Home-care workers rallied outside the Fresno County offices August 29 to demand higher wages and benefits for the county’s 11,000 caregivers. At the conclusion of the rally, 20 workers sat down to blockade entrances and were each cited by sheriff’s deputies with two misdemeanors and later released at the county courthouse.

Dan Simon, a union organizer for Service Employees International Union (SEIU) Local 250, charged that vast numbers of elderly and disabled in Fresno County went without care, ultimately forcing people into nursing homes where they die.

After more than one year of negotiations, the county unilaterally imposed a 75-cent raise bringing wages for home-care givers to $7.50 an hour, but refused to discuss benefits or other issues. The SEIU has filed charges with the California Public Employment Relations Board alleging the county failed to engage in good-faith bargaining.

Meat-packer fined

The state of Washington has ordered Tyson Foods to provide rubber boots to workers at one of its meat-packing plants in Walla Walla County and fined the company a mere $500 for forcing members of Teamsters Local 556 to stand in blood and excrement without protective footwear. Previously, the company required workers to pay $60 for protective boots.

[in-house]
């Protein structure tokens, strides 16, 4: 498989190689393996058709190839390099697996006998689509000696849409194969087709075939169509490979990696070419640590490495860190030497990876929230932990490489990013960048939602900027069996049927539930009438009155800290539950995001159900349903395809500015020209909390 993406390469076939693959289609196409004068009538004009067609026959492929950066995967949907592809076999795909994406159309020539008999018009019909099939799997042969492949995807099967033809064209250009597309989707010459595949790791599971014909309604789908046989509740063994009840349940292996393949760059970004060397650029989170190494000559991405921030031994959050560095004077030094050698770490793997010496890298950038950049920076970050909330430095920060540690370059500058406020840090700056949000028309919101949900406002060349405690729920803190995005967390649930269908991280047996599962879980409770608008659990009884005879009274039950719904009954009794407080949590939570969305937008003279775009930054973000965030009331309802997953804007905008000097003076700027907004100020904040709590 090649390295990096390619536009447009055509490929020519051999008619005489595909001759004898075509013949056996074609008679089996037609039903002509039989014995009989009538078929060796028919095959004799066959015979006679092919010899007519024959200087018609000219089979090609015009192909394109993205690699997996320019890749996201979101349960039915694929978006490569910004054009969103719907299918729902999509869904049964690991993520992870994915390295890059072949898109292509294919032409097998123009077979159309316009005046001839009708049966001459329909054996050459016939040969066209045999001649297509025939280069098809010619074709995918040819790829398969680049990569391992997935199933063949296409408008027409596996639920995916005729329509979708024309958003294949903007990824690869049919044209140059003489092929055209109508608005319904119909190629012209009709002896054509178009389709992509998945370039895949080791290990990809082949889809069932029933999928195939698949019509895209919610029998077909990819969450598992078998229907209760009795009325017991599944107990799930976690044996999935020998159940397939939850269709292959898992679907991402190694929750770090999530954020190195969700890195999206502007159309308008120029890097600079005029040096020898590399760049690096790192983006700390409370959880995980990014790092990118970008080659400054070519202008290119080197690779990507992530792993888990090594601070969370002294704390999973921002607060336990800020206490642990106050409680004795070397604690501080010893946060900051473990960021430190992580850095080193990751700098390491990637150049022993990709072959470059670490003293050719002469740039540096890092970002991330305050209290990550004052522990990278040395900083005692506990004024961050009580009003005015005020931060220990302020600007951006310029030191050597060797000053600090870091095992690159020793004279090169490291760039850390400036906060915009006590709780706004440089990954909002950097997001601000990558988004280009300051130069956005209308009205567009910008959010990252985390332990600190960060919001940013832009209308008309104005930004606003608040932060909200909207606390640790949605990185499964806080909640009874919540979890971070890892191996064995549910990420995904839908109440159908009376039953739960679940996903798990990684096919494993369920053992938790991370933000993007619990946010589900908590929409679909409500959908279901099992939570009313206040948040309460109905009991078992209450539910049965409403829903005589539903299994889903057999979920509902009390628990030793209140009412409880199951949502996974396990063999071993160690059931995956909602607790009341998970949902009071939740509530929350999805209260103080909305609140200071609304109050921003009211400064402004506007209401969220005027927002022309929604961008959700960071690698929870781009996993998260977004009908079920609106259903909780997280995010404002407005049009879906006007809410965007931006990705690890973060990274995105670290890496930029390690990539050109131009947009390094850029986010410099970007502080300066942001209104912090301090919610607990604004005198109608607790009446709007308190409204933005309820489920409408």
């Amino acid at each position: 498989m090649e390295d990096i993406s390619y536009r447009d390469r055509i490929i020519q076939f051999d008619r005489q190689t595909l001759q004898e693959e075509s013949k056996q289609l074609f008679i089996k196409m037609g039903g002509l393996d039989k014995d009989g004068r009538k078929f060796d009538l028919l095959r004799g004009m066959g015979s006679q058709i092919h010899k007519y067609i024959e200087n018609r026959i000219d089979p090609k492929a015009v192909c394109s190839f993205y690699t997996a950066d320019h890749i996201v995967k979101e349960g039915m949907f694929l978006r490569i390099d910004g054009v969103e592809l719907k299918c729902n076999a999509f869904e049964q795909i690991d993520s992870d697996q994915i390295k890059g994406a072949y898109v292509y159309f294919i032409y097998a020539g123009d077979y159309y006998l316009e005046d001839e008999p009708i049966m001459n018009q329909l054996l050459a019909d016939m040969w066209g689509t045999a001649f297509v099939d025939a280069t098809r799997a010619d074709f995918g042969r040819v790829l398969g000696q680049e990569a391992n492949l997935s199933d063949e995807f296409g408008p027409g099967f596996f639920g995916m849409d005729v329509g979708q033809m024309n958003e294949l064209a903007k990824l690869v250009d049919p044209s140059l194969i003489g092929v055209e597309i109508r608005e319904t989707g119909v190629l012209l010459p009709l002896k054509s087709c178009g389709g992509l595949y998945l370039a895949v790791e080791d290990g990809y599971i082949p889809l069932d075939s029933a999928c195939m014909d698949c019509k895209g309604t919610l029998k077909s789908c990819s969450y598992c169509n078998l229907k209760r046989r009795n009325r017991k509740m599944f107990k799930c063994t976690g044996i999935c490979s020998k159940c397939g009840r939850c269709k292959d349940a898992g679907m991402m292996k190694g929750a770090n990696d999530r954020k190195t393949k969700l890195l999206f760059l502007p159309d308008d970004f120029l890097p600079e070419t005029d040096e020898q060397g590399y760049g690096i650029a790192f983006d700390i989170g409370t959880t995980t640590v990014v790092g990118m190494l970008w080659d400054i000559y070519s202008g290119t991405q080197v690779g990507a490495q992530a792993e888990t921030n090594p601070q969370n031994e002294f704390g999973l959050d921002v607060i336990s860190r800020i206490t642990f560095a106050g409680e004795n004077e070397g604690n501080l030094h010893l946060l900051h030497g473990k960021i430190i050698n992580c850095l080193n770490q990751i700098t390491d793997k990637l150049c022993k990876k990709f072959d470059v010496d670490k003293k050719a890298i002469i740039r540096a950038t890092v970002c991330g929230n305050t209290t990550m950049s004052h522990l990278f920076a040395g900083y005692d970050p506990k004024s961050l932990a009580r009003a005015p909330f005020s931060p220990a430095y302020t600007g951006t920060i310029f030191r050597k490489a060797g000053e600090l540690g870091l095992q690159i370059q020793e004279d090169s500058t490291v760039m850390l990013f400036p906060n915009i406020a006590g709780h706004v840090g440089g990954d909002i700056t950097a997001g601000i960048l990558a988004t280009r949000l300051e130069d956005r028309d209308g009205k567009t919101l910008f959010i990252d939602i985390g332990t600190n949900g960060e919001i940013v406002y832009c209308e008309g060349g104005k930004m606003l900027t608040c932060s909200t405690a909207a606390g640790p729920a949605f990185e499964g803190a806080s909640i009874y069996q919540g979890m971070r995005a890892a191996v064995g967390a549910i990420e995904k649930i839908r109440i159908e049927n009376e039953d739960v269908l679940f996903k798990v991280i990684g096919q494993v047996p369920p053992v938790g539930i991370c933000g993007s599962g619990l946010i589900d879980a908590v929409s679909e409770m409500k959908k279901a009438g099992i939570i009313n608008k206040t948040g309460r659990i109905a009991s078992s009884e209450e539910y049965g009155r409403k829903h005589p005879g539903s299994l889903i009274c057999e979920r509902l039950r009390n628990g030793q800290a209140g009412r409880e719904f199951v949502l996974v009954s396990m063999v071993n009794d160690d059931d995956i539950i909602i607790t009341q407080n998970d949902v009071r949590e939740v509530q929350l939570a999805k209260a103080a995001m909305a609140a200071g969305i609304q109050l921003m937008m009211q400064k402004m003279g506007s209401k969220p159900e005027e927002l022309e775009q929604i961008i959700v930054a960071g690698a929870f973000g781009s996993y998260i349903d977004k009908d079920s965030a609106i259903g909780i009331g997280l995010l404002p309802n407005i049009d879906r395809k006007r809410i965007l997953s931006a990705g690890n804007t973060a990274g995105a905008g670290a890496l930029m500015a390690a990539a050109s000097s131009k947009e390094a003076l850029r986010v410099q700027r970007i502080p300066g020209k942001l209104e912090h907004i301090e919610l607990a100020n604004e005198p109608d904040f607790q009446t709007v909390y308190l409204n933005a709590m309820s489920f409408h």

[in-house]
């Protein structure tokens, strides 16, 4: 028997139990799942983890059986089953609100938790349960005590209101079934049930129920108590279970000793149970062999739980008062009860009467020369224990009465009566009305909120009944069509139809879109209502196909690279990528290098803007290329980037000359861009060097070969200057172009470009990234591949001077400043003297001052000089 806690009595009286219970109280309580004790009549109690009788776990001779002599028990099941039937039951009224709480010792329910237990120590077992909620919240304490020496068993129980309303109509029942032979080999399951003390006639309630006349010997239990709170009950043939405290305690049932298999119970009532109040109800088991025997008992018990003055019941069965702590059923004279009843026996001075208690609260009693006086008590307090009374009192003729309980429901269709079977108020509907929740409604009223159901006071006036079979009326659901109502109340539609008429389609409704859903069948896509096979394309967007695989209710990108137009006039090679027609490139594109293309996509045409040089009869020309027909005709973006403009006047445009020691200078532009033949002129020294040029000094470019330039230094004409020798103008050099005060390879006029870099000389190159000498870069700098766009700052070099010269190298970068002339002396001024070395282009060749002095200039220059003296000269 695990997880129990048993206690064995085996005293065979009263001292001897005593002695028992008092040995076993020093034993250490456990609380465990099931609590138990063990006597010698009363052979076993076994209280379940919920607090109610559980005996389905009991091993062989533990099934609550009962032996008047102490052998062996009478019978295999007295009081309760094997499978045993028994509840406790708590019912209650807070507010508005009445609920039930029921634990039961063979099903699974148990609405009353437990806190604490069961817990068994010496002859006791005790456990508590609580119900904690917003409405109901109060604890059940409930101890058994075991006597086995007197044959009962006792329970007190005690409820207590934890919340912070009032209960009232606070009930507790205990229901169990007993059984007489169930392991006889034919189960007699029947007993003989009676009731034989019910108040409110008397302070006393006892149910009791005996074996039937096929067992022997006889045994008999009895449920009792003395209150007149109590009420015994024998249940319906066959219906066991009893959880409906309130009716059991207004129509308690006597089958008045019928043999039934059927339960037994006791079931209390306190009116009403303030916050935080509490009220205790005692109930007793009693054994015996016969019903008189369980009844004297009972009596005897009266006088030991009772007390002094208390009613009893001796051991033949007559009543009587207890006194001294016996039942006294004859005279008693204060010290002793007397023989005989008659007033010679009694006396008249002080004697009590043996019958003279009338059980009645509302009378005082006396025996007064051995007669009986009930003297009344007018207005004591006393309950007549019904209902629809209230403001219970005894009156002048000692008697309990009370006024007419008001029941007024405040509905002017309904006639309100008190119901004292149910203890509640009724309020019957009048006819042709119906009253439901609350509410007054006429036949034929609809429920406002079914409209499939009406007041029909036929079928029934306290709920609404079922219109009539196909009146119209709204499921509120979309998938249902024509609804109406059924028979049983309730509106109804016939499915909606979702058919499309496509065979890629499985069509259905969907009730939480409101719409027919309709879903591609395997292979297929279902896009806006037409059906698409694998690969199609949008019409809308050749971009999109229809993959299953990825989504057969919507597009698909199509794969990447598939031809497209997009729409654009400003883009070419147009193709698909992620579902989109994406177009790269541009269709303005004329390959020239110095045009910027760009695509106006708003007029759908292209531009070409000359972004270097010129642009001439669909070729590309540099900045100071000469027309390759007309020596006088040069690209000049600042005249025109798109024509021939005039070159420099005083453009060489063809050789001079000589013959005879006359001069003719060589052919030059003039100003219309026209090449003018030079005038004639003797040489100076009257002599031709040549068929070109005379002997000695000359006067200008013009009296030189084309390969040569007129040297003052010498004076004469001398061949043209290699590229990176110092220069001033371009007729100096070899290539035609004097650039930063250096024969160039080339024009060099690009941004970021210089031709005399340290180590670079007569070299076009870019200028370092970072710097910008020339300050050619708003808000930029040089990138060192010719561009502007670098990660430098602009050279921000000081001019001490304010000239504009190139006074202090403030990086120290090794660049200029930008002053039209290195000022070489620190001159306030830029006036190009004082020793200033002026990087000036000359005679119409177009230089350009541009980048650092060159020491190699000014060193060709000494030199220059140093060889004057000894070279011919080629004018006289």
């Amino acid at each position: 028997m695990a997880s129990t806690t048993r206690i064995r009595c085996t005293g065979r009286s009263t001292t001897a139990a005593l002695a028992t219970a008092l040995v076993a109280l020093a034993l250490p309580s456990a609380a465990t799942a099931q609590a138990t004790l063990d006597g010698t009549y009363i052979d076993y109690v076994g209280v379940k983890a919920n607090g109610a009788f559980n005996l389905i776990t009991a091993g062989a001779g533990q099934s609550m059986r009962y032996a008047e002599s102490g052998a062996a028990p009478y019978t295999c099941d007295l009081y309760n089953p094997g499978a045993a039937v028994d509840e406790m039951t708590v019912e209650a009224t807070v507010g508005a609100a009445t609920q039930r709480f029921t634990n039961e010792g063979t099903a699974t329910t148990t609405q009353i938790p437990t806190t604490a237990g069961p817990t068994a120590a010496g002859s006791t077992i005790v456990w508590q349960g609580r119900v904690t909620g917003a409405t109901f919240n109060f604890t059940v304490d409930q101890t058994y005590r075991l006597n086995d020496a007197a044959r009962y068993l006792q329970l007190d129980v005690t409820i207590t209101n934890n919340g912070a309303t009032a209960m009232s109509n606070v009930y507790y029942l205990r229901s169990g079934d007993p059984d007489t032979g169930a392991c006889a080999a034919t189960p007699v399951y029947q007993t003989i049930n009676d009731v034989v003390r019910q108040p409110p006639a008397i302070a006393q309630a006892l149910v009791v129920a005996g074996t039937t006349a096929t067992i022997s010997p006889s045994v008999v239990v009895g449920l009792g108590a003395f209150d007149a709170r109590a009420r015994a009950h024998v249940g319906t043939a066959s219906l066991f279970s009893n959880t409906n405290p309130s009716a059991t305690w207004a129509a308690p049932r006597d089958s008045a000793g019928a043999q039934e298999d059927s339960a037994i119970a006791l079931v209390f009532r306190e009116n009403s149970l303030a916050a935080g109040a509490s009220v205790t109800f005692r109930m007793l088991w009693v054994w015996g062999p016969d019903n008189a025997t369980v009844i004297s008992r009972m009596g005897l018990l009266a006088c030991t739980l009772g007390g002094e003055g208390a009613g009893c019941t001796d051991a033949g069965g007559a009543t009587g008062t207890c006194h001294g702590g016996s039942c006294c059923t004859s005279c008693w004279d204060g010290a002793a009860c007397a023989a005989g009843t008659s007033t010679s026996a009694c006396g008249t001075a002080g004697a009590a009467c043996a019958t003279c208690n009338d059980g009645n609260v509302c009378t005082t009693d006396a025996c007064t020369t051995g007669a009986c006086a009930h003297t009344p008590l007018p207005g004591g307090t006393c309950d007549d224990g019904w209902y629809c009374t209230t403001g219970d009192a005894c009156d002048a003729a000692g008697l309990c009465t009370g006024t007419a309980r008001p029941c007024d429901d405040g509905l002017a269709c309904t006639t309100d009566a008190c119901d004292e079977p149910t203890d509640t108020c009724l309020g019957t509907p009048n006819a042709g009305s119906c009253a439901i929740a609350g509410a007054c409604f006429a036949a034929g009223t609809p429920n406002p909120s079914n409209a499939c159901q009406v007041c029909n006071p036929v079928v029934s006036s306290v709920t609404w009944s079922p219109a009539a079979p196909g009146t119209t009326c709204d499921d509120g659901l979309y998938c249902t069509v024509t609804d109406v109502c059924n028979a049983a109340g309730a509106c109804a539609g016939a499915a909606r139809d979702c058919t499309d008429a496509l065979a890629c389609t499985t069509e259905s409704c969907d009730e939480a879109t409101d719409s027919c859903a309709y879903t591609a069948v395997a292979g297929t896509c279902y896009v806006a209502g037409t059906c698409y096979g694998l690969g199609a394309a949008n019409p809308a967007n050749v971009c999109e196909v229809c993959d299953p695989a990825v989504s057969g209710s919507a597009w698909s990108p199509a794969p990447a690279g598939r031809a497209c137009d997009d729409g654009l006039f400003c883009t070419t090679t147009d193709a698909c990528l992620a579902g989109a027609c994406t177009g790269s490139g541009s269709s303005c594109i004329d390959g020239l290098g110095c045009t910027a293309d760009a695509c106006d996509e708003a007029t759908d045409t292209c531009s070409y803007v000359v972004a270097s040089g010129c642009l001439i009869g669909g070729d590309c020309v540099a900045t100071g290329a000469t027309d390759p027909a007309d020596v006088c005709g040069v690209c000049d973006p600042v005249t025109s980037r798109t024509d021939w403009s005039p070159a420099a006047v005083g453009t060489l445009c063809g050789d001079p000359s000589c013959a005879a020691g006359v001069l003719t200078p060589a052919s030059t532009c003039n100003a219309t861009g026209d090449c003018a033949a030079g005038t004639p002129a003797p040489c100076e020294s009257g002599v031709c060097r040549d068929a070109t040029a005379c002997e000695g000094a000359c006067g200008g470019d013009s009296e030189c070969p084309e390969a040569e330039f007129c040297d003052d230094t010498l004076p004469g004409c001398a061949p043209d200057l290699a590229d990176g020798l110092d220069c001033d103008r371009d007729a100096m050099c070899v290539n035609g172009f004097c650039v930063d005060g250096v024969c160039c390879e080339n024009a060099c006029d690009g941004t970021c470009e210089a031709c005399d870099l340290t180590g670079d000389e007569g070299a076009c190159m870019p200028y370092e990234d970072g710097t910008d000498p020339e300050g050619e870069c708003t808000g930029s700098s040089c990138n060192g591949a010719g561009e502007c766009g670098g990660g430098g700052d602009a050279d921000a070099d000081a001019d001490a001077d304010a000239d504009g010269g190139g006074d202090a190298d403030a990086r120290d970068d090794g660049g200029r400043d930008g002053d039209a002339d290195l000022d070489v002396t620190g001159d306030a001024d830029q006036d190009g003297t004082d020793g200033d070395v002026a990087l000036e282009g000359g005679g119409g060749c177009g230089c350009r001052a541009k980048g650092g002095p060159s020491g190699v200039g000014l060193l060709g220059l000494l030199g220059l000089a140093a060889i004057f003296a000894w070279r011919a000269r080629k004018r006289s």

Tyson was also fined $61,500 for what was termed “willful violations” of state safety rules after a worker lost his arm in a machine. The company is presently appealing an earlier court ruling that ordered it to pay Walla Walla workers $7.1 million for time spent (for which they were not paid) putting on and taking off protective equipment.

Tyson, which has dominated chicken processing, acquired the Walla Walla meat-packing plant in 2001 from IBP as part of its move to spread its monopoly into all aspects of meat processing.


Inco strike ends with new agreement

The 13-week-old strike by 3,300 workers at Inco was brought to an end last week when workers voted to accept a new contract worked out between their union, the United Steelworkers of America, and the Canadian nickel giant. The three-year deal was passed by just over 60 percent of workers who voted, leaving deep divisions among their ranks over the handling of the strike.